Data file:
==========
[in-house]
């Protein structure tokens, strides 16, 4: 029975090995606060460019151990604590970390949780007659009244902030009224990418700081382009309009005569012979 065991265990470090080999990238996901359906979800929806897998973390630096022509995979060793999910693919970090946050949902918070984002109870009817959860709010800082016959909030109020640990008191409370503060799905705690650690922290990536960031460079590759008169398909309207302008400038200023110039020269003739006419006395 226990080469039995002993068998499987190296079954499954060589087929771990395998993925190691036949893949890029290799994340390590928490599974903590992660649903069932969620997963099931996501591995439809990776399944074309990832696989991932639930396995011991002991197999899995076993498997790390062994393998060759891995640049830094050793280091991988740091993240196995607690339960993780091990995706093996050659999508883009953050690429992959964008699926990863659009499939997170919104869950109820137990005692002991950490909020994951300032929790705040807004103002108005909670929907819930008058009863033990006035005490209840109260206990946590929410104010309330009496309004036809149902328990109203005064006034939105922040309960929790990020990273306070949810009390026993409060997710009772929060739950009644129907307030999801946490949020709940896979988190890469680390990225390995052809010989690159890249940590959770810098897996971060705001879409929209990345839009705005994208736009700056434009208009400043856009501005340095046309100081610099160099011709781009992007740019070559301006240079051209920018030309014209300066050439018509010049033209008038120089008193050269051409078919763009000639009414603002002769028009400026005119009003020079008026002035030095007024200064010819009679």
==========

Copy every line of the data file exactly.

[in-house]
């Protein structure tokens, strides 16, 4: 029975090995606060460019151990604590970390949780007659009244902030009224990418700081382009309009005569012979 065991265990470090080999990238996901359906979800929806897998973390630096022509995979060793999910693919970090946050949902918070984002109870009817959860709010800082016959909030109020640990008191409370503060799905705690650690922290990536960031460079590759008169398909309207302008400038200023110039020269003739006419006395 226990080469039995002993068998499987190296079954499954060589087929771990395998993925190691036949893949890029290799994340390590928490599974903590992660649903069932969620997963099931996501591995439809990776399944074309990832696989991932639930396995011991002991197999899995076993498997790390062994393998060759891995640049830094050793280091991988740091993240196995607690339960993780091990995706093996050659999508883009953050690429992959964008699926990863659009499939997170919104869950109820137990005692002991950490909020994951300032929790705040807004103002108005909670929907819930008058009863033990006035005490209840109260206990946590929410104010309330009496309004036809149902328990109203005064006034939105922040309960929790990020990273306070949810009390026993409060997710009772929060739950009644129907307030999801946490949020709940896979988190890469680390990225390995052809010989690159890249940590959770810098897996971060705001879409929209990345839009705005994208736009700056434009208009400043856009501005340095046309100081610099160099011709781009992007740019070559301006240079051209920018030309014209300066050439018509010049033209008038120089008193050269051409078919763009000639009414603002002769028009400026005119009003020079008026002035030095007024200064010819009679």